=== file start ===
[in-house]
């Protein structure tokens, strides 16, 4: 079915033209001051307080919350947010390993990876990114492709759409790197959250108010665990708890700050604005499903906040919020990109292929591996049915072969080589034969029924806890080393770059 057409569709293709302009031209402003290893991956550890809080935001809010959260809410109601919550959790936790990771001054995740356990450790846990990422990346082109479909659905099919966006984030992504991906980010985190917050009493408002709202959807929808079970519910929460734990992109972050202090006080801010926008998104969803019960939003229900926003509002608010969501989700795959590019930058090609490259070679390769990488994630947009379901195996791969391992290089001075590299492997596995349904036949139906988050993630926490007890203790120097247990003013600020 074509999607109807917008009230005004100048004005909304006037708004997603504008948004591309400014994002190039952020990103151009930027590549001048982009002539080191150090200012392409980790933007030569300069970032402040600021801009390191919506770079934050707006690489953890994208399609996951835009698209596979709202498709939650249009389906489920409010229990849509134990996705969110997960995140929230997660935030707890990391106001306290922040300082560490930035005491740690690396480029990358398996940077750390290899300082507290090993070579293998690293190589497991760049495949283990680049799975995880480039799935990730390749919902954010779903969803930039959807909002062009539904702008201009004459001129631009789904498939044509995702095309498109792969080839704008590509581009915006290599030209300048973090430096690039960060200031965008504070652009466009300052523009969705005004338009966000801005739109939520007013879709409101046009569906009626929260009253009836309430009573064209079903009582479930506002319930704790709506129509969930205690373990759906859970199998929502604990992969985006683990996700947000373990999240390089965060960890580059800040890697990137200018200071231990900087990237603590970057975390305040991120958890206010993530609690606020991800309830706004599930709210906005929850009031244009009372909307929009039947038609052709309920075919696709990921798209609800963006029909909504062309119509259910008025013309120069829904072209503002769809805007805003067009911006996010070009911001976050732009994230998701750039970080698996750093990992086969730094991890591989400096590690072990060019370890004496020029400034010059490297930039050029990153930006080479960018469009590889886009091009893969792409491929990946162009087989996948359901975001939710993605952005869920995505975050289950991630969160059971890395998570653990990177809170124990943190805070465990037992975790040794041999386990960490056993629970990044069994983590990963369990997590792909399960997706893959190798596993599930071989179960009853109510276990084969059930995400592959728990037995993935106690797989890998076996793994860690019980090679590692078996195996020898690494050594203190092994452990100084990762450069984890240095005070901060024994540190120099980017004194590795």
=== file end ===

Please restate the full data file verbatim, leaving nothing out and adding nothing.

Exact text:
[in-house]
């Protein structure tokens, strides 16, 4: 079915033209001051307080919350947010390993990876990114492709759409790197959250108010665990708890700050604005499903906040919020990109292929591996049915072969080589034969029924806890080393770059 057409569709293709302009031209402003290893991956550890809080935001809010959260809410109601919550959790936790990771001054995740356990450790846990990422990346082109479909659905099919966006984030992504991906980010985190917050009493408002709202959807929808079970519910929460734990992109972050202090006080801010926008998104969803019960939003229900926003509002608010969501989700795959590019930058090609490259070679390769990488994630947009379901195996791969391992290089001075590299492997596995349904036949139906988050993630926490007890203790120097247990003013600020 074509999607109807917008009230005004100048004005909304006037708004997603504008948004591309400014994002190039952020990103151009930027590549001048982009002539080191150090200012392409980790933007030569300069970032402040600021801009390191919506770079934050707006690489953890994208399609996951835009698209596979709202498709939650249009389906489920409010229990849509134990996705969110997960995140929230997660935030707890990391106001306290922040300082560490930035005491740690690396480029990358398996940077750390290899300082507290090993070579293998690293190589497991760049495949283990680049799975995880480039799935990730390749919902954010779903969803930039959807909002062009539904702008201009004459001129631009789904498939044509995702095309498109792969080839704008590509581009915006290599030209300048973090430096690039960060200031965008504070652009466009300052523009969705005004338009966000801005739109939520007013879709409101046009569906009626929260009253009836309430009573064209079903009582479930506002319930704790709506129509969930205690373990759906859970199998929502604990992969985006683990996700947000373990999240390089965060960890580059800040890697990137200018200071231990900087990237603590970057975390305040991120958890206010993530609690606020991800309830706004599930709210906005929850009031244009009372909307929009039947038609052709309920075919696709990921798209609800963006029909909504062309119509259910008025013309120069829904072209503002769809805007805003067009911006996010070009911001976050732009994230998701750039970080698996750093990992086969730094991890591989400096590690072990060019370890004496020029400034010059490297930039050029990153930006080479960018469009590889886009091009893969792409491929990946162009087989996948359901975001939710993605952005869920995505975050289950991630969160059971890395998570653990990177809170124990943190805070465990037992975790040794041999386990960490056993629970990044069994983590990963369990997590792909399960997706893959190798596993599930071989179960009853109510276990084969059930995400592959728990037995993935106690797989890998076996793994860690019980090679590692078996195996020898690494050594203190092994452990100084990762450069984890240095005070901060024994540190120099980017004194590795």